The Voice 2.50: December 09, 2012

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The Voice

Judges

God has delivered the Israelites from slavery in Egypt, sustained them through the wilderness, and has now settled them in the land of Canaan, just as He had promised their fathers. Would Israel now follow after God, or not? The book of Judges begins to tell the story of the Israelites in Israel.

Judges is the seventh book in the Bible, named for twelve of the judges, the series of individuals whom God would appoint as deliverer and ruler over His people when they were oppressed: Othniel, Ehud, Shamgar, Deborah/Barak, Gideon, Tola, Jair, Jephthah, Ibzan, Elon, Abdon, and Samson (Eli and Samuel, also reckoned as judges, will be discussed in 1 Samuel). The events described in Judges take place between 1380 and 1050 BCE. The author of Judges is not known: he writes at some point soon after the events, probably during the days of the United Monarchy (1050-930 BCE). The book describes the history of the Israelites during the turbulent period of tribal rule among the Israelites before the development of a centralized monarchy.

Judges begins with the Judahites conquering more of their allotted land, including the territory of Caleb, along with some of the house of Joseph conquering Bethel (Judges 1:1-26). Then the story of disobedience begins: Israel does not conquer the rest of the land possessed by the Canaanites, and God decrees that the Caananites will therefore remain in the land (Judges 1:27-2:10). The Judges author then sets forth the “Judges cycle” to describe the history of the time: the Israelites would prosper, turning and serving other gods; God would send an oppressor against them; the Israelites would repent and cry out to God; God would raise up a judge and deliver them; Israel would prosper and the cycle would begin again, and the people would act more corruptly than before (Judges 2:11-3:6).

Judges 3:7-16:31 shows how this “Judges cycle” develops through the stories of the twelve judges, of whom detail is provided about six. Othniel is the first judge, sent to deliver the Israelites from the oppression of Cushan-rishathaim king of Mesopotamia (Judges 3:7-11). We are then told of how Eglon king of Moab oppresses the Israelites of the south and east, and how Ehud, a left-handed man of Benjamin, rescues Israel by killing Eglon and then defeating the Moabite forces (Judges 3:12-30).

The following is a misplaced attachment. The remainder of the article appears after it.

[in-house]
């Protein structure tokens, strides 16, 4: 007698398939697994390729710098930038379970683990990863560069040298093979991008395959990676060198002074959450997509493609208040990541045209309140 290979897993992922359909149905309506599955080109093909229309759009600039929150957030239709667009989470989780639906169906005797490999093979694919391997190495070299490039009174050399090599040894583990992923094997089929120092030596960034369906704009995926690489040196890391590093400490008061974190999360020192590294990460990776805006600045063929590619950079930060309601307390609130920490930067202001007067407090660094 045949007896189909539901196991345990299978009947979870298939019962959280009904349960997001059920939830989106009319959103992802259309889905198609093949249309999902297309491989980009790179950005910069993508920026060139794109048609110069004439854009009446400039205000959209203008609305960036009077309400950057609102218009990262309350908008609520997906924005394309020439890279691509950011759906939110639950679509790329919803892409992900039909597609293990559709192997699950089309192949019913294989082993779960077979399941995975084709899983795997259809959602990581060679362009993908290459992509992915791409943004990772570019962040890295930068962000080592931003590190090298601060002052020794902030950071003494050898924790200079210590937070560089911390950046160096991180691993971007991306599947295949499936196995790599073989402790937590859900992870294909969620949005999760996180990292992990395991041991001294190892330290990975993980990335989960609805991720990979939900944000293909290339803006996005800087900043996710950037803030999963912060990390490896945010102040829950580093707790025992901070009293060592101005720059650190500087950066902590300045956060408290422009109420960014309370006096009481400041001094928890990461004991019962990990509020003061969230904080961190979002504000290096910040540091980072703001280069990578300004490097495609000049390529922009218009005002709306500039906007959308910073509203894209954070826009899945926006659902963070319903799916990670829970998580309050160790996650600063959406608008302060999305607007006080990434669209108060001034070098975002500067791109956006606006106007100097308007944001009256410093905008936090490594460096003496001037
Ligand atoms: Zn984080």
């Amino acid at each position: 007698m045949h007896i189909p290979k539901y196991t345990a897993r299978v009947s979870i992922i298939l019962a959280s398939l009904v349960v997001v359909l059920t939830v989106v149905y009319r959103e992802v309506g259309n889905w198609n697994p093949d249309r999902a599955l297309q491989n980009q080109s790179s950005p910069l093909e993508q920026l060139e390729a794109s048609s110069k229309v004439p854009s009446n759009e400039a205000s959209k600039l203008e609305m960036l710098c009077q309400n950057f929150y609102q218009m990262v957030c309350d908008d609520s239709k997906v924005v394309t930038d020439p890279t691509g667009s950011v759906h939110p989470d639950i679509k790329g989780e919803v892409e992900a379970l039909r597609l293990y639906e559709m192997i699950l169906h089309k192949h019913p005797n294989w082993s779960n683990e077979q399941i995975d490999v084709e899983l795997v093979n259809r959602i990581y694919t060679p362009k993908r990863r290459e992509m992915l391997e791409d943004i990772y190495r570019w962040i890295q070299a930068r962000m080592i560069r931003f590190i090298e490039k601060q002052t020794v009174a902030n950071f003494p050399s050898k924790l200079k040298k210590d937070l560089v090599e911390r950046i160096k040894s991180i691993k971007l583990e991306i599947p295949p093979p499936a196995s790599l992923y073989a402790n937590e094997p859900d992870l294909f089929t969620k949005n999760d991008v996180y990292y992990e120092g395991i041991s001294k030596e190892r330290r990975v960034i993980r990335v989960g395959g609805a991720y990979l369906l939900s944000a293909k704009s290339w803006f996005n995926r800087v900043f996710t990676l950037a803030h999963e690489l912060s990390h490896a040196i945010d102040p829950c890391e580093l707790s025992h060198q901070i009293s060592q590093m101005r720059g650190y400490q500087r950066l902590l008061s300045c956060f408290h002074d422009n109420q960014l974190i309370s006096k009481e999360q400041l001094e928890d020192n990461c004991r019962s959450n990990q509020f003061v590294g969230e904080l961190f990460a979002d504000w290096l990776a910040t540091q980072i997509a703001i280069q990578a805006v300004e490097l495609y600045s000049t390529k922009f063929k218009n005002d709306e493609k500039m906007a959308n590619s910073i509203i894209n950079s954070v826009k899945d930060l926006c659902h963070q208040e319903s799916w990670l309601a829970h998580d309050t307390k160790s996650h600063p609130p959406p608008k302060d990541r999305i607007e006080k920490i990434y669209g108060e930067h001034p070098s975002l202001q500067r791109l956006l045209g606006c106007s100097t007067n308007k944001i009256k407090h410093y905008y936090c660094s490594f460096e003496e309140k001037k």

Afterward Deborah, a prophetess, judged Israel, since Barak, God’s chosen leader of war, was weak. God gave victory to Israel through Deborah and Barak, but it was given to a woman, Jael the Kenite, to kill Sisera the commander of the Canaanite army (Judges 4:1-24). The “Song of Deborah,” recounting the victory, follows (Judges 5:1-31). After these days, the Midianites oppress the Israelites, and we are told of how God delivers Israel from the Midianites by the hand of Gideon, who tested God frequently (Judges 6:1-8:35). Gideon’s son Abimelech has his brothers killed and seeks to establish himself as king, but ultimately is destroyed along with the city of Shechem which harbored him (Judges 9:1-57). The story of Jephthah is given: an illegitimate son of Gilead, he defeats the oppressing Ammonites, sacrificed his daughter to God to pay for a foolish vow, and fought the Ephraimites as well (Judges 11:1-12:7). The final judge in Judges is Samson, a man of great strength who is undone by his weakness for Philistine women, perpetuating a revenge cycle that leads to his own death as well as the death of thousands of Philistines (Judges 13:1-16:31).

Judges ends with an appendix of two stories describing the depravity of Israel before the days of the kings: Micah’s statue of “YHWH” and how the Danites take it and establish the city of Dan (Judges 17:1-18:31), and the sexual deviancy of the men of Gibeah, the death of thousands of Israelites in a civil war, and the almost extermination of Benjamin from the land (Judges 19:1-21:25).

In the days of the Judges, the Israelites did what was right in their own eyes, and it led to idolatry, sexual deviancy, and almost destruction. Let us not fall by the same pattern of disobedience!

Ethan R. Longhenry

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